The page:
Another token issue was dated 1922. The series included 10-ore, 50-ore, 2-kroner, and two varieties of 10-kroner coins and were struck for the Ivigtut Cryolite Mining & Trading Co. Earlier token issues had also been struck for this company, but this so-called 4th series is the most easily collected. The 10-ore is the most common, with 10,018 pieces struck in copper-nickel. The 2-kroner had the same mintage but is somewhat more difficult to find. Only 4,018 of the 50-ore pieces were produced. The 10-kroner was struck in copper-nickel (mintage 10,706, struck in 1926) as well as aluminum-bronze (mintage 7,018, presumably struck in 1922), but the latter was quickly withdrawn from circulation as it was the same size as the Danish 2-kroner. The latter issue is the only truly difficult coin in this series, which features a seated polar bear on the obverse and the denomination on the reverse.
The last token issue to be discussed is a very plain series struck in 1913 (although dated 1910), with two final issues produced in 1932, the last token coinage produced for a company in Greenland. Struck for the Thule-Kap York trading station located in northwestern Greenland, the coins feature the aforementioned name “Thule/Kap York” on the obverse and the denomination (a plain numeral) along with the date the station was established (1910). A central hole is found on the majority of coins. Struck in Germany as well, all are easily found, even in Uncirculated condition, despite relatively low mintages of 5,000 coins each for the 5- and 25-ore, and 2,000 for the 100- and 500-ore pieces dated 1910. More difficult are the 1932 issues of 5 Kroner and 10 Kroner, which both had mintages of just 500 coins produced in Denmark.
As a Danish colony, one single series of coins were struck exclusively for circulation in Greenland. Produced at the Danish Mint in Copenhagen, denominations initially included a copper-nickel 25-ore, an aluminum-bronze 50-ore, and a krone struck in the same metal. All denominations featured the same basic design, with the Greenland coat of arms on the obverse and a walking polar bear on the reverse. Mintages were high for a country with such a low population, ranging from approximately 195,000 for the 50-ore piece to 310,000 for the 25-ore.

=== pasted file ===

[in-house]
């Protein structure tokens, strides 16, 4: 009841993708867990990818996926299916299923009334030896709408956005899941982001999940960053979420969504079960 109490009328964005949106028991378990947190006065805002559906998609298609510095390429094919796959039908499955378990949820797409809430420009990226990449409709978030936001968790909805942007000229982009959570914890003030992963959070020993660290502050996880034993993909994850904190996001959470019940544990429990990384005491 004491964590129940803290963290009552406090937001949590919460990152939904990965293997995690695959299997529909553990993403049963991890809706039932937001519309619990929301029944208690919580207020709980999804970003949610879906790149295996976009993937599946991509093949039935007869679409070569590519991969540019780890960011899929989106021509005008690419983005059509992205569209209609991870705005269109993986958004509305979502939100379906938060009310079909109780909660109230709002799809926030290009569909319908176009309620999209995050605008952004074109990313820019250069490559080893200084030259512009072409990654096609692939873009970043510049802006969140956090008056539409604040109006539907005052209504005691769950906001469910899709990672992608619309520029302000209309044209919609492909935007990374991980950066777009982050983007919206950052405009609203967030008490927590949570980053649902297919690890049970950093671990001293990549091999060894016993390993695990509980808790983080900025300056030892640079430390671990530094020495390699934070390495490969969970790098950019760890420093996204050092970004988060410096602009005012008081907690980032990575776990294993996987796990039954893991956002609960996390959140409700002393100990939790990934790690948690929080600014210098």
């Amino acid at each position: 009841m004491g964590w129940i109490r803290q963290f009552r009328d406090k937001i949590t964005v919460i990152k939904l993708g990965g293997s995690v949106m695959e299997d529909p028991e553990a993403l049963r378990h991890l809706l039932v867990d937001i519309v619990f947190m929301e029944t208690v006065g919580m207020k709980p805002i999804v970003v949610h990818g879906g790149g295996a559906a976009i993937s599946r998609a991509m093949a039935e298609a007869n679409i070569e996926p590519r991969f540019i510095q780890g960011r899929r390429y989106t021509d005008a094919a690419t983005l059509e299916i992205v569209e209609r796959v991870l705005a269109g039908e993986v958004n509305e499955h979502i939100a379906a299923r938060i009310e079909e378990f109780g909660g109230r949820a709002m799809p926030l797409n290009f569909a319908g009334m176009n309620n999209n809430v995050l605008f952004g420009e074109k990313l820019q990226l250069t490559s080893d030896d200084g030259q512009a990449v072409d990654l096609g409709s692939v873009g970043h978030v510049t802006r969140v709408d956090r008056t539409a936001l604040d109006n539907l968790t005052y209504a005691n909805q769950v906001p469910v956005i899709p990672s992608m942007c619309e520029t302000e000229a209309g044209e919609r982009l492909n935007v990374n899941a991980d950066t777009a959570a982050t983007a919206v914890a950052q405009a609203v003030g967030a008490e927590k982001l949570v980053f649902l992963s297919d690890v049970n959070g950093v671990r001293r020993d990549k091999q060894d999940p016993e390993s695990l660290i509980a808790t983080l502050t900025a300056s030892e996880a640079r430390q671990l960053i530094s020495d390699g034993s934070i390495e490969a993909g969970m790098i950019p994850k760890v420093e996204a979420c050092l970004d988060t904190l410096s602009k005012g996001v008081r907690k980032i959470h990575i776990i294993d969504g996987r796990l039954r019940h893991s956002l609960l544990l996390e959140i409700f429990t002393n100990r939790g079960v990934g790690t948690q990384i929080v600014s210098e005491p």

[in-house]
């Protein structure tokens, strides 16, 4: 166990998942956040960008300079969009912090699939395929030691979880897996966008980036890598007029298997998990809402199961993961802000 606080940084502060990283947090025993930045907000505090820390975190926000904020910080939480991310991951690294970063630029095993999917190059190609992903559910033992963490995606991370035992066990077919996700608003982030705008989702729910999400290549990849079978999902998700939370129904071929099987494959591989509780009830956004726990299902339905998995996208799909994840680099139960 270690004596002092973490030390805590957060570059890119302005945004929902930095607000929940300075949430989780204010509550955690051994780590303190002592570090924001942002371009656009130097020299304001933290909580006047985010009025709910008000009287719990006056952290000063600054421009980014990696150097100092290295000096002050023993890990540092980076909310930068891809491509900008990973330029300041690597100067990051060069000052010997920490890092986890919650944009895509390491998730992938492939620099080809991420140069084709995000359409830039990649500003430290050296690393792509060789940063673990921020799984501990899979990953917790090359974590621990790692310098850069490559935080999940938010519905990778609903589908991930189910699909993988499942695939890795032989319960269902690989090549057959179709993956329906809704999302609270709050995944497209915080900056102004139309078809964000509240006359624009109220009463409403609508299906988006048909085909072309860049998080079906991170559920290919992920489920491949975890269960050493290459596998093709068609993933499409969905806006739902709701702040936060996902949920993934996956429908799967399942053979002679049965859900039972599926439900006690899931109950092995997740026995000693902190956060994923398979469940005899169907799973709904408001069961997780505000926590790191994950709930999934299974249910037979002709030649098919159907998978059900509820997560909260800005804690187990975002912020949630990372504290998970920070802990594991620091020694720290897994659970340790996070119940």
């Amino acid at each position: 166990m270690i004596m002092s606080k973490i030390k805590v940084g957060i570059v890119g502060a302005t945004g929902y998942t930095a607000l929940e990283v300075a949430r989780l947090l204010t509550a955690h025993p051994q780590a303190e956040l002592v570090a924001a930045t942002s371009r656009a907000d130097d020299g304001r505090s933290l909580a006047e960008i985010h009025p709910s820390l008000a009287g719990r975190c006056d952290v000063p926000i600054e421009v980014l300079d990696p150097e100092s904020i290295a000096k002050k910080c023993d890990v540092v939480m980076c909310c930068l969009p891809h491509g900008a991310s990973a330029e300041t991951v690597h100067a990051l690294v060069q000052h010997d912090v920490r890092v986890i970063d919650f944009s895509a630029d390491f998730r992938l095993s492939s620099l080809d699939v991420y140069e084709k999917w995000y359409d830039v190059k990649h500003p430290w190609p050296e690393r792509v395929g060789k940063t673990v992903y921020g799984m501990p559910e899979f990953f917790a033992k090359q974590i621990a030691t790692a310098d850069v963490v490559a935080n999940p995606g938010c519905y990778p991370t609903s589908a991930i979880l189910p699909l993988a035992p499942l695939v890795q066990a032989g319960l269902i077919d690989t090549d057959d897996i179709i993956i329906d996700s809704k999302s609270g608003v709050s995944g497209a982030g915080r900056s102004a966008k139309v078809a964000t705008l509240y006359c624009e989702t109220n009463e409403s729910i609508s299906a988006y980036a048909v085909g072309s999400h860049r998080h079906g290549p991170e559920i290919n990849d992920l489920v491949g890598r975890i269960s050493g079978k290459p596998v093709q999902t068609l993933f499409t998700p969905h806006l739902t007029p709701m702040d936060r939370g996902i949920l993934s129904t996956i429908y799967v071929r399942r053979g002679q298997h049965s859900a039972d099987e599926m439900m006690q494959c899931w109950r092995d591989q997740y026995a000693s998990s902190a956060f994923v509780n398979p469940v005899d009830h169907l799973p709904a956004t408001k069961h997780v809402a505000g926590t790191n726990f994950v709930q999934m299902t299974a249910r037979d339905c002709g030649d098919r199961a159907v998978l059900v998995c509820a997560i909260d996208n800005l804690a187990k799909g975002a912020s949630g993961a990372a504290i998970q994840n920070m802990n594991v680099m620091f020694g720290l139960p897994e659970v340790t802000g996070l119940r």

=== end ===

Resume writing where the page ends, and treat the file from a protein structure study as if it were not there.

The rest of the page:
In 1940-41, after years in circulation, a total of 50,000 25-ore pieces were brought over to New York, where a central hole was punched in the coins, apparently to avoid confusing them with the 1-krone coins. The coins sent to New York were circulated and high-grade examples with the hole are rare. The other denominations are easily found in all grades including Gem Uncirculated.
A few years later, in 1944, the Philadelphia Mint struck one final issue, a brass 5-kroner piece, whose value was equivalent to the American Dollar, and was mostly used by U.S. personnel stationed in Greenland. The coin features the same basic design with the coat of arms and polar bear. The total mintage of this final issue struck for the colony was 100,000 pieces, and despite high catalog values this is also a coin that is found relatively easily in all grades up to Uncirculated.
In 1957, four years after Greenland became a county within Denmark, a krone was struck in aluminum-bronze. Featuring the crowned arms of both Greenland and Denmark on the obverse and the denomination within a wreath on the reverse, this coin had a mintage of 100,209 coins. Subsequent issues with the same design but struck in copper-nickel were produced in 1960 (mintage 108,500) and 1964 (mintage 110,000). These were the final coins specifically struck for Greenland and all three dates are easily found in all grades, including Gem Uncirculated.
Recently, private companies have produced fantasy coinage in the name of Greenland that are often marketed as “patterns” and found for sale on Internet auction websites such as eBay. Not officially sanctioned by either the Greenland or Denmark governments, these should be qualified as medals. While having interesting designs directly related to Greenland, they are not legal tender, and it is up to the collector to discern whether or not to include such pieces in a Greenland collection.
The coins struck for the colony in the 1920s and 1940s are very collectable, and a set can be put together with some searching for a reasonable amount. The 1957 to 1964 issues can be added for completion and make the collection historically interesting. With the American background of Greenland, these coins have a direct relation to the United States and are an interesting addition to a collection of U.S. coins. Advanced collectors might wish to include the various token issues, or perhaps just one piece from each of the individual companies. For having such a small number of pages devoted to Greenland in the Krause book, the possibilities are almost endless.
Coin photos by Numismatic Guaranty Corporation.